More help with breaking up notes?

I hope I’m not driving anybody crazy; it’s easier for me to work with concrete examples. What I’m finding is likely to work best for me, for book notes, is to keep taking all the notes in a single note, like I have been, broken down by headings so I can link to sections, and then breaking sections off to their own notes only as needed. So my notes look something like this:

(This is actually notes I made from a book I read a while ago, so it’s kind of a hybrid between the “highlights” I was doing before and some new attempts to summarize.)

I have two main questions here.

  1. If I break one of these sections off to become its own note, would you recommend that I put a link in its place as a placeholder, or an embed (and why)?

  2. Am I correctly understanding SmartNotes to think that I now want to take these two sections and go make a note about “freedom with responsibility”?

Personally, I think it’s importnt to differentiate between Ahrens’ ideas and those of Luhmann; the book isn’t always clear about the distinction. I’d take the Luhmann position and ask “Do you want to?”. You either have something you want to say, or express in a more personally meaningful way or you don’t. If you don’t then making yourself do it is simply make work.

If working with long notes and headings suits you, then why do you want to break a bit off? An atomic note is an atomic note, whether it is in a file on its own or under a heading in a bigger file.

So, if I have more thoughts triggered by that note, I’d write them and then link back to the starting point note. That would be closer to the folgezettel system.

“Do you want to?”

I don’t know. LOL Maybe I’m not properly understanding how literature notes and permanent notes are meant to interact; that’s what I’m trying to get a good grasp of. In my mind, those two clippings, although they aren’t consecutive in the book/in my original note, are really part of the same idea. So if I want to be able to combine them (and if I have any other notes that similarly touch the same idea – offhand I’m not sure whether I do), then I nee to break them out, right?

Or do I not break them out, necessarily, because I should leave the literature notes intact, and just “duplicate” that information in the permanent note about freedom with responsibility (thus linking back to both of those sections)?

That’s what I’d suggest, but don’t “duplicate” - write a new note with your present thought or understaanding.

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This, to me, is the whole jam. If you’re working within a zettelkasten context/practice, then really it’s just a matter of “do you have anything you’d like to say on this idea, and does that something relate to anything else stored in your zettelkasten?” I take lots of notes that never make it into my ZK, simply because I don’t have much else to say about the idea, or I don’t see myself ever writing about it.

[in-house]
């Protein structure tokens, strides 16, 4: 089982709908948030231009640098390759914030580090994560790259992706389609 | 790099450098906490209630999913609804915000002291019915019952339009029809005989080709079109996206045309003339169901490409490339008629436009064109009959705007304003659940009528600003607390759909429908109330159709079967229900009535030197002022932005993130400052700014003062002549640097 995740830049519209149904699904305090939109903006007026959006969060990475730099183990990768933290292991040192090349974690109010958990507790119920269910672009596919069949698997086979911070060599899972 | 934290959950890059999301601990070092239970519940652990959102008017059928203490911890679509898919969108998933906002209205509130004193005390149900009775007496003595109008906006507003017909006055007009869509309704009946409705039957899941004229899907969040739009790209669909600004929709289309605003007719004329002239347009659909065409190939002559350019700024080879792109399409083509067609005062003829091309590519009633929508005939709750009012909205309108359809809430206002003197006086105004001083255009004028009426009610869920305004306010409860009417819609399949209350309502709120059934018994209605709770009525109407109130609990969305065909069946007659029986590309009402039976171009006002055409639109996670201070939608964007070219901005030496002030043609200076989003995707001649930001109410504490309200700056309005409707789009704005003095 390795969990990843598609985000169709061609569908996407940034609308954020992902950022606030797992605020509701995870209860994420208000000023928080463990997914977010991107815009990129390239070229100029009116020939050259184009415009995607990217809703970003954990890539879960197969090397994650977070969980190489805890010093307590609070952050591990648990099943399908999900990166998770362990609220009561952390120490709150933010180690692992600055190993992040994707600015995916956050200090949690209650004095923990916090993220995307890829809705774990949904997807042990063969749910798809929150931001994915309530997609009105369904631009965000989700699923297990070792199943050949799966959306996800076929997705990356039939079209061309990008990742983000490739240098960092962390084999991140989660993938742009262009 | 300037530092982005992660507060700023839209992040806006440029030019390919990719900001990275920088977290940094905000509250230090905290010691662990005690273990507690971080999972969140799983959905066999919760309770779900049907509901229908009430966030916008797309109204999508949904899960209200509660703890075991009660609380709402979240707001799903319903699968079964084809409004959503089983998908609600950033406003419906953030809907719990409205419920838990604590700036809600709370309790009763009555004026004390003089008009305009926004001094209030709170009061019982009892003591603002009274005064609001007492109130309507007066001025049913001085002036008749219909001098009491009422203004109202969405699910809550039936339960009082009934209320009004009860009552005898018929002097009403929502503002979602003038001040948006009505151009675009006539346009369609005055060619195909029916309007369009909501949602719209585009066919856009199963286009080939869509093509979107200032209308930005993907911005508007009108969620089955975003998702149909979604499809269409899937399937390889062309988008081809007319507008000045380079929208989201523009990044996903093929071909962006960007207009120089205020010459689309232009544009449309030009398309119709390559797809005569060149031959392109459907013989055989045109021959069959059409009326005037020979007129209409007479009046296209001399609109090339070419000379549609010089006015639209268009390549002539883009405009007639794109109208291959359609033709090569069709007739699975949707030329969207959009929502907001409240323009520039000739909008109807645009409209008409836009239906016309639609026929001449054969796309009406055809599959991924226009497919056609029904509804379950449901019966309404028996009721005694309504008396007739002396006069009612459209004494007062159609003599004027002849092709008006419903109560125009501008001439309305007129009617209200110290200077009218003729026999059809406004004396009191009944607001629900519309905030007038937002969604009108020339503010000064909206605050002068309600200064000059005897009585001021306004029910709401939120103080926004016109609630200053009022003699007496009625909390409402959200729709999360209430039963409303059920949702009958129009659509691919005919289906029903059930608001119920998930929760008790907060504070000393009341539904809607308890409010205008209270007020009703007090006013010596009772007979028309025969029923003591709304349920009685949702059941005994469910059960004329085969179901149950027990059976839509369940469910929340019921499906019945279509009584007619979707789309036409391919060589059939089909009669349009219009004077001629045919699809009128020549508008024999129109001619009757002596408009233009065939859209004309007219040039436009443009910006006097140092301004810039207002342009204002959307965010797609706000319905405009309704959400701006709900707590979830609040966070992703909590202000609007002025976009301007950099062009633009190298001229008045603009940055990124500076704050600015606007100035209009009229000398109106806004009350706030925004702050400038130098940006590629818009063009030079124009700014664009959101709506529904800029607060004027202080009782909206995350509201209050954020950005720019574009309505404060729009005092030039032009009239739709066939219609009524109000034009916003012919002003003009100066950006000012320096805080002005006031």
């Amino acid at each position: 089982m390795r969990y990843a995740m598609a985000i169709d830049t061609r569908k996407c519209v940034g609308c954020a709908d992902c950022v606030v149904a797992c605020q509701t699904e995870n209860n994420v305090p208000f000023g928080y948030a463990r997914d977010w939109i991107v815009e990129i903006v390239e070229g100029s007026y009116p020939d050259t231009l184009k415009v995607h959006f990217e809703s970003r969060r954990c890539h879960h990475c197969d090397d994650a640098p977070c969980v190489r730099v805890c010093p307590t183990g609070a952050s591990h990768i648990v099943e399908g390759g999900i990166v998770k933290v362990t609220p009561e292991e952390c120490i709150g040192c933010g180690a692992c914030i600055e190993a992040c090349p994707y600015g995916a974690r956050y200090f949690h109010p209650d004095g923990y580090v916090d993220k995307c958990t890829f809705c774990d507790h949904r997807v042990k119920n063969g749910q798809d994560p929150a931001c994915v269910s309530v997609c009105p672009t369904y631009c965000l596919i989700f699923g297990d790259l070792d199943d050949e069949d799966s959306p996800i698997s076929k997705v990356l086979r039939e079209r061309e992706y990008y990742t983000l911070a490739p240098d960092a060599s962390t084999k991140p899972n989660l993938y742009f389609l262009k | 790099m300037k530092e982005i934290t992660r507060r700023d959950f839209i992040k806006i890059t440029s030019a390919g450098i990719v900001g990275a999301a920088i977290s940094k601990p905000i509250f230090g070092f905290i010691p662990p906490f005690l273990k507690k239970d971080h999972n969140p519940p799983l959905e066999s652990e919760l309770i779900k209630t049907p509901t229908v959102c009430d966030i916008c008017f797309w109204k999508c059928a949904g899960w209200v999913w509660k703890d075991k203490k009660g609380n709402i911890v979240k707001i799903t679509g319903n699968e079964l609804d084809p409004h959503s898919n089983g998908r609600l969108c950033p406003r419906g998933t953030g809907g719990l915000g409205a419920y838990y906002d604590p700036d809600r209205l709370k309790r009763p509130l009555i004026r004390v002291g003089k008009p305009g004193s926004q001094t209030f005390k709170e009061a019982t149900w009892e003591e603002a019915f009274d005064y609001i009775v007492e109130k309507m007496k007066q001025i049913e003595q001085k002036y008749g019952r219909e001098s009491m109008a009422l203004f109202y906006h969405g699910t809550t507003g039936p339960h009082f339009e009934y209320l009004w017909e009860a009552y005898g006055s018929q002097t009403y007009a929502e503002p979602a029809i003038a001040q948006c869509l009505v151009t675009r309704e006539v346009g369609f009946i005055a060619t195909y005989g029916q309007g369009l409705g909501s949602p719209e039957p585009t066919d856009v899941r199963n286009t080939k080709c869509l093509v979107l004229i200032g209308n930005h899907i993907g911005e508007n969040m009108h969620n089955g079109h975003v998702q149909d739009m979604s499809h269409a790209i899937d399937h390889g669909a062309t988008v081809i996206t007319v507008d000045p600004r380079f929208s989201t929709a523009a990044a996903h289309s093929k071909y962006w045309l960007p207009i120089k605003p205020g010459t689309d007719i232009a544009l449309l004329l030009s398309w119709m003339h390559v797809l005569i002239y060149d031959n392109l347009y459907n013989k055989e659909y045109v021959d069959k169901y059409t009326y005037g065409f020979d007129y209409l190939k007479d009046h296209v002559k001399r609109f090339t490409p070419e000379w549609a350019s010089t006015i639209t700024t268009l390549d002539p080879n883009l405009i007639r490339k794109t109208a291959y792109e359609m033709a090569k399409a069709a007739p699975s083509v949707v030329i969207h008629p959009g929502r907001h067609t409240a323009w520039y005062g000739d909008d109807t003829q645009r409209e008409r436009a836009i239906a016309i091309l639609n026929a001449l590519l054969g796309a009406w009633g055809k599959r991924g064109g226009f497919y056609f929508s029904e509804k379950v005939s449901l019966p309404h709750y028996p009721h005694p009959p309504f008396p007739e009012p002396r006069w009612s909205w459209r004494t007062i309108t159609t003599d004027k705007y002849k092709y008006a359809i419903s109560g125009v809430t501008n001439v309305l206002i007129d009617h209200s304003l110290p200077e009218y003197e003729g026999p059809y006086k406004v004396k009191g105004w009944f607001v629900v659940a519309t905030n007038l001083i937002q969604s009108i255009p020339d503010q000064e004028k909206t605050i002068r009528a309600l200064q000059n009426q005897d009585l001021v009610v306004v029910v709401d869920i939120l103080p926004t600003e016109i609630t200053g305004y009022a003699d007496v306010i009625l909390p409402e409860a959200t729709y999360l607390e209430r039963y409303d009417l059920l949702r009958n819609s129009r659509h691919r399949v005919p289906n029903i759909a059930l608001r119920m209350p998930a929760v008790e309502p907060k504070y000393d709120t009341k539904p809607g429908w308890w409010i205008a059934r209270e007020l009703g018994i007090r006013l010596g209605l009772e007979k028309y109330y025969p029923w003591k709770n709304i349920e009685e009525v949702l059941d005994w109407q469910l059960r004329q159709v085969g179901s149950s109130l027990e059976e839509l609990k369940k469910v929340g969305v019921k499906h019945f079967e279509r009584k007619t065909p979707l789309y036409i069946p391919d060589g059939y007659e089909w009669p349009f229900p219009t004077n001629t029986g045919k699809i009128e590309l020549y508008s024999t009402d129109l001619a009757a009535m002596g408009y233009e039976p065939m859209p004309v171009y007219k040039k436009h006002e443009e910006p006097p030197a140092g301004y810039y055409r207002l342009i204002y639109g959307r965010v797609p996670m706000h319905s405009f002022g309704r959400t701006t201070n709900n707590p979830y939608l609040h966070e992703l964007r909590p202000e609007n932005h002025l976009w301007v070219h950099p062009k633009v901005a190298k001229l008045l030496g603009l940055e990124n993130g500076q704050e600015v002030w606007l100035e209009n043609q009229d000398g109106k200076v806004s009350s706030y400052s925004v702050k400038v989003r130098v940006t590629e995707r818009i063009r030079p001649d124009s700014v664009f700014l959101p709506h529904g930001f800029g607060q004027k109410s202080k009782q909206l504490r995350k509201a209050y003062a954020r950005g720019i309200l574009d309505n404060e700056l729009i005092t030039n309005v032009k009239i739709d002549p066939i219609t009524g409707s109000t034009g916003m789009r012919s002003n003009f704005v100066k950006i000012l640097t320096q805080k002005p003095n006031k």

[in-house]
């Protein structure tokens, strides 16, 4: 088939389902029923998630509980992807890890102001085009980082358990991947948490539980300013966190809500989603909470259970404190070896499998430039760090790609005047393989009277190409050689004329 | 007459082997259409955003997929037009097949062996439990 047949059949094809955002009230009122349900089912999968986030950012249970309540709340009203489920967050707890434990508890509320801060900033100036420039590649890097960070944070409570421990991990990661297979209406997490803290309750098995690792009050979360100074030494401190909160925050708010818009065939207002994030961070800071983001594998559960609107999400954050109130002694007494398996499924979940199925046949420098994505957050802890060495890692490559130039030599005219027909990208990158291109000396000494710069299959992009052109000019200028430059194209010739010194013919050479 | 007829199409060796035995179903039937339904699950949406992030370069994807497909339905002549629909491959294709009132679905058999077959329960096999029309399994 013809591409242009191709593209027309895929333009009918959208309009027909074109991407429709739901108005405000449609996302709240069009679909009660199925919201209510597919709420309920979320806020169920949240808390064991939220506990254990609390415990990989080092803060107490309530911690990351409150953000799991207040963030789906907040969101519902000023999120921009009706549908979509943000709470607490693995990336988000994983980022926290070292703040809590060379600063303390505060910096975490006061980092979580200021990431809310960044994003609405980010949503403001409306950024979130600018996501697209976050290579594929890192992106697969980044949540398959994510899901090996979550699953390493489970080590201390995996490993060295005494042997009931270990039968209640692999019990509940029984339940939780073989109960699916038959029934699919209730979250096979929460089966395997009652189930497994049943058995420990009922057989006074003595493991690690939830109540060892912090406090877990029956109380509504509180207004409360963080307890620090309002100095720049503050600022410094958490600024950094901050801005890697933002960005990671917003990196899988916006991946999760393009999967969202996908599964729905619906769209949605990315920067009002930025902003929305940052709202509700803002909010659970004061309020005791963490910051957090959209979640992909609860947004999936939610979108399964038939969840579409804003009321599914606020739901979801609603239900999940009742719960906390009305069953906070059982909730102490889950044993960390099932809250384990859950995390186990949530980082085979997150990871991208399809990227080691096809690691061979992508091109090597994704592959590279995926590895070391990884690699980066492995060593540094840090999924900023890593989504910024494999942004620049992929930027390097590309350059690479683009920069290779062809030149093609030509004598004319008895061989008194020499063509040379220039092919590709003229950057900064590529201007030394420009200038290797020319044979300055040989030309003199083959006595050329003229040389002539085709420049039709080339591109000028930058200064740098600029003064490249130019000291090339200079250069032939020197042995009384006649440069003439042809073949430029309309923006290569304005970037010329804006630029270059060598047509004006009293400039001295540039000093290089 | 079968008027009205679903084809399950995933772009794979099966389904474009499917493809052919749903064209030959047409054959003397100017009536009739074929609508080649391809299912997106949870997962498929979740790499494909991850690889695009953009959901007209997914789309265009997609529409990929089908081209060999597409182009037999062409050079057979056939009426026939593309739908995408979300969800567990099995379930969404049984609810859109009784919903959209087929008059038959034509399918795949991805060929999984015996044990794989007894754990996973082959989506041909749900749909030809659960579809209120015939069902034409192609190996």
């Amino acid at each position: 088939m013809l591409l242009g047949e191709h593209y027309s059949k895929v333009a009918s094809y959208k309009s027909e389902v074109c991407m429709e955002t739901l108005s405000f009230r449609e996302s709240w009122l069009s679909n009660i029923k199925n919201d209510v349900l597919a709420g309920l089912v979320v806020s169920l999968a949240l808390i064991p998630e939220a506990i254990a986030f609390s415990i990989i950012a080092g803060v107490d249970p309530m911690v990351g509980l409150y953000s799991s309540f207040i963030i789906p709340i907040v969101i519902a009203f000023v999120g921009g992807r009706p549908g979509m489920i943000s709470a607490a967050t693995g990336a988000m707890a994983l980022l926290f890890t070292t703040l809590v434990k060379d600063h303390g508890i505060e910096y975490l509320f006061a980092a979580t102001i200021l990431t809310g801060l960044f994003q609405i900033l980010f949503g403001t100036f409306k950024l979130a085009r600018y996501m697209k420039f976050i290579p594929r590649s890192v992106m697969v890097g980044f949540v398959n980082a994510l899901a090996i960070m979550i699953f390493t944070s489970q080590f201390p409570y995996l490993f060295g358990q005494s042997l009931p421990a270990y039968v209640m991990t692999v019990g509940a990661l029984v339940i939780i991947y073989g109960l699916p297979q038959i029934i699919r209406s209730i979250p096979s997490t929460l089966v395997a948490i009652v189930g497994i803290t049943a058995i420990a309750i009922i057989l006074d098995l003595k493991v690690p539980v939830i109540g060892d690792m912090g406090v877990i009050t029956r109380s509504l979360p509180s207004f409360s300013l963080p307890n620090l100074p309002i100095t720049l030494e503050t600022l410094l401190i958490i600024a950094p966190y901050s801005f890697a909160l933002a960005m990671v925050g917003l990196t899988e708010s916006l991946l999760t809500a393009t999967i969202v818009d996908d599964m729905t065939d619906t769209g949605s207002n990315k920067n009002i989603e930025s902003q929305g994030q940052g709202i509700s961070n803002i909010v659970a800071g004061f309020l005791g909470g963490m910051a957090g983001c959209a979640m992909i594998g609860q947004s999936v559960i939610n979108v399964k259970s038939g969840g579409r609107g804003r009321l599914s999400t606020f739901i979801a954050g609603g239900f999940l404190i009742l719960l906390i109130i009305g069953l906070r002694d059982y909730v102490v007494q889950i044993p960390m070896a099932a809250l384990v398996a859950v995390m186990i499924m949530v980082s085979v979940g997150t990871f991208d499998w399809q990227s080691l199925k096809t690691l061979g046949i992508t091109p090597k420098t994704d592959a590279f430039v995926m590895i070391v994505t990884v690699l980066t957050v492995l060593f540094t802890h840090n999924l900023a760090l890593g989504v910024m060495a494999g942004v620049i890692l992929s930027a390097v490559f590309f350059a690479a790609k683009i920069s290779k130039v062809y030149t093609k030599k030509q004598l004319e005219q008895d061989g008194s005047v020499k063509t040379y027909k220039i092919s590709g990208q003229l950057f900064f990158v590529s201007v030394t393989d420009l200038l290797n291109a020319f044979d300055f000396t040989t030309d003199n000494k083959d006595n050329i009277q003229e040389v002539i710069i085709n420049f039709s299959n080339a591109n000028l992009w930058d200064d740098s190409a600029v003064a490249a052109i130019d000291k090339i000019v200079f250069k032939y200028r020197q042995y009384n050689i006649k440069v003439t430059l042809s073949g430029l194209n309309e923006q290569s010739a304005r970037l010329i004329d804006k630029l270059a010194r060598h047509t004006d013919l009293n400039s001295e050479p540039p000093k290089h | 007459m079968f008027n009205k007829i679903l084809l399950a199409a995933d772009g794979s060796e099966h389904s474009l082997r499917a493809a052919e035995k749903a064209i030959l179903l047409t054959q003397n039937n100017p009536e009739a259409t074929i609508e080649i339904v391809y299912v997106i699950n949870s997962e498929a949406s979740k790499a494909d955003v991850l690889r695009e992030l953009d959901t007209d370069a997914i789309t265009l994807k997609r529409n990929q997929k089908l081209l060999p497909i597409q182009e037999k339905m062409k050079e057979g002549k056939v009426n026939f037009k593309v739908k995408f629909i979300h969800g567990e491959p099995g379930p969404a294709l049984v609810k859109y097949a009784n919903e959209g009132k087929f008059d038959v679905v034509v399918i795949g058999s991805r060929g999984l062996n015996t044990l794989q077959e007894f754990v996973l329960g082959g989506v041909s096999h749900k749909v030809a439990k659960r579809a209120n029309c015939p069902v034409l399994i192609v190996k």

Ahrens’ take on Luhmann’s bibliographic/reference notes—what Ahren’s calls “literature notes”—can be a bit confusing, imo. Schmidt’s bibliographical/reference notes are, to me, more straight forward. Here’s my take on how they all relate based on how Luhmann worked (according to Schmidt):

  1. Luhmann didn’t write in his books. He wrote notes on index cards that contained page numbers and brief jots as to what was interesting on a page. This is so-called “lit note” aka the bibliographic/reference note.
  2. Luhmann would then go through these jots and see if he had anything to add to what the notes were referencing, and if this addition could speak to something else in his zettelkasten.
  3. At that point, Luhmann would create a new note with his own idea as it related to another note in his zk, make a reference to the biblio/reference/lit note from which is germinated, and add this new note to the zk behind the one he was building off of.
  4. Luhmann didn’t create notes for ever citation on the lit note. He only made new notes if he was called to say something on the matter.

So, you see, you’re not “breaking” the lit note. You’re simply using it as a reference for the new ideas you create off the lit note. Everything “stays” on the lit note. You just create new notes, in your own words, in the context of trains of thought already included in your zk, and refer these back to the lit note, which contains the bibliographic info, as well as the page numbers, etc.

Hope that helps!